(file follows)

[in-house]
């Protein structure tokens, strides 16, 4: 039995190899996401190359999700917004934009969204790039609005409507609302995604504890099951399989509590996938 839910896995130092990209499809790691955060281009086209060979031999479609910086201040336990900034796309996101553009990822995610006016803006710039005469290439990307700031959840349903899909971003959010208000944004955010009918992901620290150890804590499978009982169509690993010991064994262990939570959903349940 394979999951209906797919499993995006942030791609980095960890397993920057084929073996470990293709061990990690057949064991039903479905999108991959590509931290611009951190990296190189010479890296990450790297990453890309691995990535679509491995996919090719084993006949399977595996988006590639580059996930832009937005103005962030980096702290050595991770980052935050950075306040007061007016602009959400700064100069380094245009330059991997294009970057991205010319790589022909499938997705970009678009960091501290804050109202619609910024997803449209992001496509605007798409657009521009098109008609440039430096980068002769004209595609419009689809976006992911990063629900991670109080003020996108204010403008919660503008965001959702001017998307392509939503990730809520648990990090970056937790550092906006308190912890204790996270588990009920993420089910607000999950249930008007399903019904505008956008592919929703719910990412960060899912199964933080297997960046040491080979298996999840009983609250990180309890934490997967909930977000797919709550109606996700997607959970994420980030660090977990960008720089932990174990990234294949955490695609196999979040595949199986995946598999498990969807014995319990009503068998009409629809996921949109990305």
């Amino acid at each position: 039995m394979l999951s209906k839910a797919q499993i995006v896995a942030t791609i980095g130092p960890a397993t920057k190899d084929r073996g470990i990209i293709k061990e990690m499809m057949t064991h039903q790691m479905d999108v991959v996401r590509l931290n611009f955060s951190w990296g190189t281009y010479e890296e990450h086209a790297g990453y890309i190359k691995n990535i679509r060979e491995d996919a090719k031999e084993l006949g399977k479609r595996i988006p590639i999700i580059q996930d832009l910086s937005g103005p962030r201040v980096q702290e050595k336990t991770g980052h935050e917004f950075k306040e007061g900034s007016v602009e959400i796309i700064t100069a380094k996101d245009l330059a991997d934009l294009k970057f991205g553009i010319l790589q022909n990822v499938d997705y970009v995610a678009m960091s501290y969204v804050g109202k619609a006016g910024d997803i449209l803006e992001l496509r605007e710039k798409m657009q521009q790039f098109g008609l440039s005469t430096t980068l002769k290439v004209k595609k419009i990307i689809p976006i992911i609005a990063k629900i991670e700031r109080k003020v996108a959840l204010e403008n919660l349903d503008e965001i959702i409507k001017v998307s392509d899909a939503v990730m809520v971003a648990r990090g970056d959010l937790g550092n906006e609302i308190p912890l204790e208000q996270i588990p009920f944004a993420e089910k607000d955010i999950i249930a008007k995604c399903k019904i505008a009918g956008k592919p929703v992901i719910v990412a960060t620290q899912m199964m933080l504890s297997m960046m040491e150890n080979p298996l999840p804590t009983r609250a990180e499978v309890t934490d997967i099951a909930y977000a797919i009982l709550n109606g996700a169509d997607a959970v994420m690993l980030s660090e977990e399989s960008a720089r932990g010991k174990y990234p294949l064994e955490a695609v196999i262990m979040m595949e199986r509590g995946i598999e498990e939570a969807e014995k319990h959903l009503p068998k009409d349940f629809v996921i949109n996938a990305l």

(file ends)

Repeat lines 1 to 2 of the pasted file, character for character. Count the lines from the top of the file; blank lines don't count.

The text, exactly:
[in-house]
């Protein structure tokens, strides 16, 4: 039995190899996401190359999700917004934009969204790039609005409507609302995604504890099951399989509590996938 839910896995130092990209499809790691955060281009086209060979031999479609910086201040336990900034796309996101553009990822995610006016803006710039005469290439990307700031959840349903899909971003959010208000944004955010009918992901620290150890804590499978009982169509690993010991064994262990939570959903349940 394979999951209906797919499993995006942030791609980095960890397993920057084929073996470990293709061990990690057949064991039903479905999108991959590509931290611009951190990296190189010479890296990450790297990453890309691995990535679509491995996919090719084993006949399977595996988006590639580059996930832009937005103005962030980096702290050595991770980052935050950075306040007061007016602009959400700064100069380094245009330059991997294009970057991205010319790589022909499938997705970009678009960091501290804050109202619609910024997803449209992001496509605007798409657009521009098109008609440039430096980068002769004209595609419009689809976006992911990063629900991670109080003020996108204010403008919660503008965001959702001017998307392509939503990730809520648990990090970056937790550092906006308190912890204790996270588990009920993420089910607000999950249930008007399903019904505008956008592919929703719910990412960060899912199964933080297997960046040491080979298996999840009983609250990180309890934490997967909930977000797919709550109606996700997607959970994420980030660090977990960008720089932990174990990234294949955490695609196999979040595949199986995946598999498990969807014995319990009503068998009409629809996921949109990305």